Josh Ritter has been in the business for quite some time, and there is something to be said about his beautifully articulated songwriting and evolution of his sound over the years. With the release of his debut self-titled album in 1999, Ritter’s expressionism has played a large role in Americana music. At Moon River, the songwriter approached fans with a renewed setlist, including songs from his most recently released album, “Fever Breaks”, produced by Saturday’s headliner, Jason Isbell. Ritter’s smile was contagious on Saturday night. Happy as could be, he made sure to thank the crowd after each song played. The Idaho native had fans bouncing around when singing “Getting Ready to Get Down”. For those who attended, even within just a few minutes of Ritter’s set, anyone was able to see and hear how talented the singer songwriter is. Witty, informative, and poetic, his lyrics spoke to the crowd. Alongside his lyrics, Ritter’s ability to play the guitar, picking and strumming, was mesmerizing. Charming and down to earth, Ritter won the hearts of many.
Jason Isbell and the 400 Unit
When it was time for Jason Isbell and the 400 Unit to play, fans were on the edge of their seats. With an overwhelmingly successful first day under their belts, they were ready to dance under the stars to the tune of Isbell’s folksy ballads. Former member of Southern Rock band, Drive-By Truckers, Isbell began a solo project in 2007. Arising as a solo artist while coming to terms with alcoholism, the newly sober artist began gaining a large fan base of supporters and those that backed him in his journey. In 2010, he began his next project, Jason Isbell and the 400 Unit, bringing in a full band named after a Florence mental treatment facility. A year of great success for the band, 2019 consisted of a tour with friend and musician, Father John Misty, as well as five upcoming sold out shows at The Ryman in Nashville, Tennessee. Moon River goers couldn’t wait to see and hear what the band had up their sleeve.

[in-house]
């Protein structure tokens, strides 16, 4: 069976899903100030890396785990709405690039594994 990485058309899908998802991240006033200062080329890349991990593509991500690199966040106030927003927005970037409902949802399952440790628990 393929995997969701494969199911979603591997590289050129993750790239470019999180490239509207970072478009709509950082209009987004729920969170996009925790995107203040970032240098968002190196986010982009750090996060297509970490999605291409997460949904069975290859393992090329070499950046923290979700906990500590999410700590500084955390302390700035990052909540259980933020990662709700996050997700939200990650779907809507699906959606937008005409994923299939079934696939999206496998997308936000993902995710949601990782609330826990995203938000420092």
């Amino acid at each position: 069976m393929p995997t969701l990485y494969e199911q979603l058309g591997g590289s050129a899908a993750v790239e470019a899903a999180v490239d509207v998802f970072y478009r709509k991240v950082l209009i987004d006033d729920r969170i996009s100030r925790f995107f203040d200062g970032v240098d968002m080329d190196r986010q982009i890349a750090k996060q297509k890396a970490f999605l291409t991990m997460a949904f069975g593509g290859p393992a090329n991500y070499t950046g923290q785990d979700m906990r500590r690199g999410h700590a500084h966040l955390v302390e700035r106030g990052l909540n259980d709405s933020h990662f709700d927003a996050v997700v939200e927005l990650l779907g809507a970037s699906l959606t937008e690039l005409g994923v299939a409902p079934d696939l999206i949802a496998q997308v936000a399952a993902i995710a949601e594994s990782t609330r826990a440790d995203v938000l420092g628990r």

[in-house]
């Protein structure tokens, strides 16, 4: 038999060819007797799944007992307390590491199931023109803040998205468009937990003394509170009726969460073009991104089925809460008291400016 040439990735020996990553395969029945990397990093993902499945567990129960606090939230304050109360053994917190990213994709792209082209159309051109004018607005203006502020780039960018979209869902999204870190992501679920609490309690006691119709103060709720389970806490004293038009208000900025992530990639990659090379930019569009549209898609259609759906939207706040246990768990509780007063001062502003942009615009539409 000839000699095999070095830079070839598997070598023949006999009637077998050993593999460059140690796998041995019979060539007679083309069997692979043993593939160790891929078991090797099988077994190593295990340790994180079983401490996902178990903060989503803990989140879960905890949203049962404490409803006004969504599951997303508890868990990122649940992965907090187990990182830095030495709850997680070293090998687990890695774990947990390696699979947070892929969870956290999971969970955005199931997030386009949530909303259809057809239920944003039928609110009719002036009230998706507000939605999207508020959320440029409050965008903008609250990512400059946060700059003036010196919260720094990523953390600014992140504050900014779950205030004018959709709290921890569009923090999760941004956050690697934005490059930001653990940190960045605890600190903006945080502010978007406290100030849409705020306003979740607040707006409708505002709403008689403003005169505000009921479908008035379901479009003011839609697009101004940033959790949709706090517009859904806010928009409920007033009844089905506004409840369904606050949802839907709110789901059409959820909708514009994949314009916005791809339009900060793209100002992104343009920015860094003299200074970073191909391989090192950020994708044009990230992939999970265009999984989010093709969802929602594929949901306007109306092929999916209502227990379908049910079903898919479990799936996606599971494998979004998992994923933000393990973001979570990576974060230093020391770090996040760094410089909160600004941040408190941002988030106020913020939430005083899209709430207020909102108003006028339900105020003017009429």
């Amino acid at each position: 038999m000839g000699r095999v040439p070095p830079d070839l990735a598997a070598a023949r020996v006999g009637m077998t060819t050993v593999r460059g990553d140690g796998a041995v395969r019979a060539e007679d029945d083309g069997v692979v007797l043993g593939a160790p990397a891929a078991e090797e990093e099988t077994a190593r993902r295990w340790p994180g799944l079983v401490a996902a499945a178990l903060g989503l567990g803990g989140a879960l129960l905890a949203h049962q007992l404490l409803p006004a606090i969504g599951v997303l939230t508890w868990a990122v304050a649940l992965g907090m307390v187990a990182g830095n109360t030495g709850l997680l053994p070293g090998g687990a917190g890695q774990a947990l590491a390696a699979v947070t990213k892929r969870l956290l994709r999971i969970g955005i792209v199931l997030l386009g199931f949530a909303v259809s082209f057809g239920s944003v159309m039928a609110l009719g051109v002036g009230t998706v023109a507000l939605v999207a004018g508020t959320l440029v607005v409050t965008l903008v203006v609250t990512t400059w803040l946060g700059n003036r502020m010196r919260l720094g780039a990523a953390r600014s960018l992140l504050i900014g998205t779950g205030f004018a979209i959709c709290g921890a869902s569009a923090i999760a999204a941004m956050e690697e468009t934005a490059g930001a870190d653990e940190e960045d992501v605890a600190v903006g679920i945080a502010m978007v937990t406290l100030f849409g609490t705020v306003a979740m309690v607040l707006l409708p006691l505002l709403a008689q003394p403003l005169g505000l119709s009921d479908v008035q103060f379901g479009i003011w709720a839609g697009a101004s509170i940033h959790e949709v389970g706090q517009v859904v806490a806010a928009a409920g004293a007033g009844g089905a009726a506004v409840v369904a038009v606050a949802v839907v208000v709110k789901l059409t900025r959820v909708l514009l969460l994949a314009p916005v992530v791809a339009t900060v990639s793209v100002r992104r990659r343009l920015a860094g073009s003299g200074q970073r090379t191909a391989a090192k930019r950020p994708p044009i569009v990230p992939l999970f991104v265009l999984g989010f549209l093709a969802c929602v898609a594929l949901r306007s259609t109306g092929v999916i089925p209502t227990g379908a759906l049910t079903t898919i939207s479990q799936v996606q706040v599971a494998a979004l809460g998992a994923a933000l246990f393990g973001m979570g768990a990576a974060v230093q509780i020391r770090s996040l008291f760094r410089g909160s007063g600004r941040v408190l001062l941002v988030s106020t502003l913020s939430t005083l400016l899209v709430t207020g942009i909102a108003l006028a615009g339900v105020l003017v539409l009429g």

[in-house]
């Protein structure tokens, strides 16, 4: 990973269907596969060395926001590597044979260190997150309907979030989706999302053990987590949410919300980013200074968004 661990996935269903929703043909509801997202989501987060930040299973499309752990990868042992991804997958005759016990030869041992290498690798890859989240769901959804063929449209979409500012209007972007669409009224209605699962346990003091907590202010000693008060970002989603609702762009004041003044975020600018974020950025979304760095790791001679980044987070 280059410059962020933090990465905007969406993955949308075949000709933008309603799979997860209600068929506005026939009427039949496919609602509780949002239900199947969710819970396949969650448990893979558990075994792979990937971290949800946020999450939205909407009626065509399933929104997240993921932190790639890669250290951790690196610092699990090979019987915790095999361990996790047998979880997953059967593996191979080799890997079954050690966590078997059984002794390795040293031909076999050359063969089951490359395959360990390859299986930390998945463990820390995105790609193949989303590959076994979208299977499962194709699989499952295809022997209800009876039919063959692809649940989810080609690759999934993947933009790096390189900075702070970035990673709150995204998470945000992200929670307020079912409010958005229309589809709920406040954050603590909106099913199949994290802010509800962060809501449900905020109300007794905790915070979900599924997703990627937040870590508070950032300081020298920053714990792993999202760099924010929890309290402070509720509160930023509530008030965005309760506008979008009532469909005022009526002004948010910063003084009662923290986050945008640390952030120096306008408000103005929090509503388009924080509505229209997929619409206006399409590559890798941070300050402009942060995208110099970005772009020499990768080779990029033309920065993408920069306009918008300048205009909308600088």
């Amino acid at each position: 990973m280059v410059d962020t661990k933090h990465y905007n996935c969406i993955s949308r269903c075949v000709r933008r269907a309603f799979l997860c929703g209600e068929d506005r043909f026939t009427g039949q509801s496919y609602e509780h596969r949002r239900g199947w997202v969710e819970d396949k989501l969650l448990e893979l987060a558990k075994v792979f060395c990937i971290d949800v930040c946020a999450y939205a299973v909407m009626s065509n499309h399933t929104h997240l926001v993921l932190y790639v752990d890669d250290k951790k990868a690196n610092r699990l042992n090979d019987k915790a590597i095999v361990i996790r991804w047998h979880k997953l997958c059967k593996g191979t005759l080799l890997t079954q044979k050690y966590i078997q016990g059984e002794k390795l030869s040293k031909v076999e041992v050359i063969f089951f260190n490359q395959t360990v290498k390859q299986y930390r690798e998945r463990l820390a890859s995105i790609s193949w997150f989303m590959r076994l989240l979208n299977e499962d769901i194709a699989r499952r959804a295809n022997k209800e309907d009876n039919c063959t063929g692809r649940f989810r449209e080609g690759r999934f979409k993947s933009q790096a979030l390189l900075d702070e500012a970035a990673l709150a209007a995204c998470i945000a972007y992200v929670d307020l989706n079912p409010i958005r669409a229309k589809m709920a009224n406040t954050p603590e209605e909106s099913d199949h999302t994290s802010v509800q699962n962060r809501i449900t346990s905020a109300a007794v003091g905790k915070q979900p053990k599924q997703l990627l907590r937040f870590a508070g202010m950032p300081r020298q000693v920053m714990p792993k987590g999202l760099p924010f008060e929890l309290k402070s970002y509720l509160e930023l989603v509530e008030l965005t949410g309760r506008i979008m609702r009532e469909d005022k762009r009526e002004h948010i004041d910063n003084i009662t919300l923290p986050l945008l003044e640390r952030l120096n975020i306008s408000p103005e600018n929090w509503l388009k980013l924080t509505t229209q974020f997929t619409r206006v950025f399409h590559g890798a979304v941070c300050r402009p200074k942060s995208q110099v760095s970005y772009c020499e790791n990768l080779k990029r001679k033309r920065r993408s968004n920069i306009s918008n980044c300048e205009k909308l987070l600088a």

Instead of starting out with a “banger”, the band eased the crowd into the night, addressing them with “Last of My Kind”. Singing of isolation and doubt, with an old soul and a guitar, Isbell had the crowd paying deep attention. After all, they were in for an Americana show, and paying attention to the story plays a crucial part in Isbell’s music. However, there were some memorable upbeat nights from the show. Notably, “Super 8”, in which Jason Isbell and the 400 Unit got down and country with Coolidge Park.
As Isbell is a highly successful and accredited artist, each song, one after another, was a hit. Just to name a few, “Cover Me Up”, “24 Frames”, and “If We Were Vampires”, had fans feeling nostalgic and at home in the heat of the Tennessee summer. Ending on a cover of Fleetwood Mac’s “Oh Well”, Isbell kept it classy and overall making for a torch bearing set. When the day was done, fans left Coolidge Park content and excited for what day two had to come.